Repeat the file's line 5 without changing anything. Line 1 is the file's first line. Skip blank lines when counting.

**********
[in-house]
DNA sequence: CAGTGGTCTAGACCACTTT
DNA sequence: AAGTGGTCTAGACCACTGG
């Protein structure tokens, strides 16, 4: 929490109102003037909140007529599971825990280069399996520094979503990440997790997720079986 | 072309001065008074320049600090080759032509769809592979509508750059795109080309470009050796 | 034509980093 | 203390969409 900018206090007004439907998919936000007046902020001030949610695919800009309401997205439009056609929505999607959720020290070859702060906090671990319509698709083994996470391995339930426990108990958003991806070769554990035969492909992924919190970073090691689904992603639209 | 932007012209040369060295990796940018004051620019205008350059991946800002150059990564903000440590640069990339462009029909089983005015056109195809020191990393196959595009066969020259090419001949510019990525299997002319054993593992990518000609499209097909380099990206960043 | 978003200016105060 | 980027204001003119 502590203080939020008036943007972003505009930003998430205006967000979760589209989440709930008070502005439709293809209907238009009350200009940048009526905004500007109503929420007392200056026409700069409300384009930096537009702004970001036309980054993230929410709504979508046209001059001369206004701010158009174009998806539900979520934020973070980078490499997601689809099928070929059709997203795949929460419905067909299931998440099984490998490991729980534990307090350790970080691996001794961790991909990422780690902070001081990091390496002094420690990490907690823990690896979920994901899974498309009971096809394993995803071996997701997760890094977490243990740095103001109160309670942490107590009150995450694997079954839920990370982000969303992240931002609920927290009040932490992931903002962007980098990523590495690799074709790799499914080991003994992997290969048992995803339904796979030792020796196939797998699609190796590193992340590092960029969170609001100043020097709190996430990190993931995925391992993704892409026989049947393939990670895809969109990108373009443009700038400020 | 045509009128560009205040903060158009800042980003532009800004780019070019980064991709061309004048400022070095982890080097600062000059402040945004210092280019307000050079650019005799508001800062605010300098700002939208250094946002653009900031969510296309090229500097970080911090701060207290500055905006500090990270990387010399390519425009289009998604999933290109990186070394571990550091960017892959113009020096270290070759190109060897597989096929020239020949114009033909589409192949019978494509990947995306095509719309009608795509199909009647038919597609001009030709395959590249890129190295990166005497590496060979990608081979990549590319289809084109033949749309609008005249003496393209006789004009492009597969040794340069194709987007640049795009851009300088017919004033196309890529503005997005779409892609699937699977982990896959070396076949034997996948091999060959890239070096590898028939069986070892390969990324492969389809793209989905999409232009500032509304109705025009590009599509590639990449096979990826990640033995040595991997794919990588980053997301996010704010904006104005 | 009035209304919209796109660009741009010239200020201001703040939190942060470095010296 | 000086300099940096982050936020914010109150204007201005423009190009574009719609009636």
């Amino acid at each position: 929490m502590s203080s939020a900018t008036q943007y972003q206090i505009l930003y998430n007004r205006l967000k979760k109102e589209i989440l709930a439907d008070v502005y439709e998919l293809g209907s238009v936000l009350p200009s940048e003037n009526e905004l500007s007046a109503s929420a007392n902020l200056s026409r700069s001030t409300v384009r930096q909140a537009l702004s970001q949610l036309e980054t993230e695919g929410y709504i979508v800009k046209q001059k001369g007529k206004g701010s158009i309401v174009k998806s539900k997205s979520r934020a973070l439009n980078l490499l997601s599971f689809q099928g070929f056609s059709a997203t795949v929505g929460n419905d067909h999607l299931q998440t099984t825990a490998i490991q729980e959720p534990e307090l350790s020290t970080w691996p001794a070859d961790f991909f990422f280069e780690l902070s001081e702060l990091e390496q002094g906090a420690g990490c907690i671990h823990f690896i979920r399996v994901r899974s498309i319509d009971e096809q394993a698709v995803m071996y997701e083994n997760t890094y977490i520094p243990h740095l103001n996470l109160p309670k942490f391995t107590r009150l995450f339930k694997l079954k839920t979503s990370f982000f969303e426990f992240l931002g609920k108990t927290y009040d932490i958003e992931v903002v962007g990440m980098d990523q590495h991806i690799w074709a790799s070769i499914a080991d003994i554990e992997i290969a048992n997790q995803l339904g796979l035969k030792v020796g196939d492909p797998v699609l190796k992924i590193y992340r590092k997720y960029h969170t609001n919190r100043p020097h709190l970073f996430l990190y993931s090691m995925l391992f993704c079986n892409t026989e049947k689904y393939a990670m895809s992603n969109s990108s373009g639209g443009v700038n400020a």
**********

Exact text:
């Amino acid at each position: 929490m502590s203080s939020a900018t008036q943007y972003q206090i505009l930003y998430n007004r205006l967000k979760k109102e589209i989440l709930a439907d008070v502005y439709e998919l293809g209907s238009v936000l009350p200009s940048e003037n009526e905004l500007s007046a109503s929420a007392n902020l200056s026409r700069s001030t409300v384009r930096q909140a537009l702004s970001q949610l036309e980054t993230e695919g929410y709504i979508v800009k046209q001059k001369g007529k206004g701010s158009i309401v174009k998806s539900k997205s979520r934020a973070l439009n980078l490499l997601s599971f689809q099928g070929f056609s059709a997203t795949v929505g929460n419905d067909h999607l299931q998440t099984t825990a490998i490991q729980e959720p534990e307090l350790s020290t970080w691996p001794a070859d961790f991909f990422f280069e780690l902070s001081e702060l990091e390496q002094g906090a420690g990490c907690i671990h823990f690896i979920r399996v994901r899974s498309i319509d009971e096809q394993a698709v995803m071996y997701e083994n997760t890094y977490i520094p243990h740095l103001n996470l109160p309670k942490f391995t107590r009150l995450f339930k694997l079954k839920t979503s990370f982000f969303e426990f992240l931002g609920k108990t927290y009040d932490i958003e992931v903002v962007g990440m980098d990523q590495h991806i690799w074709a790799s070769i499914a080991d003994i554990e992997i290969a048992n997790q995803l339904g796979l035969k030792v020796g196939d492909p797998v699609l190796k992924i590193y992340r590092k997720y960029h969170t609001n919190r100043p020097h709190l970073f996430l990190y993931s090691m995925l391992f993704c079986n892409t026989e049947k689904y393939a990670m895809s992603n969109s990108s373009g639209g443009v700038n400020a």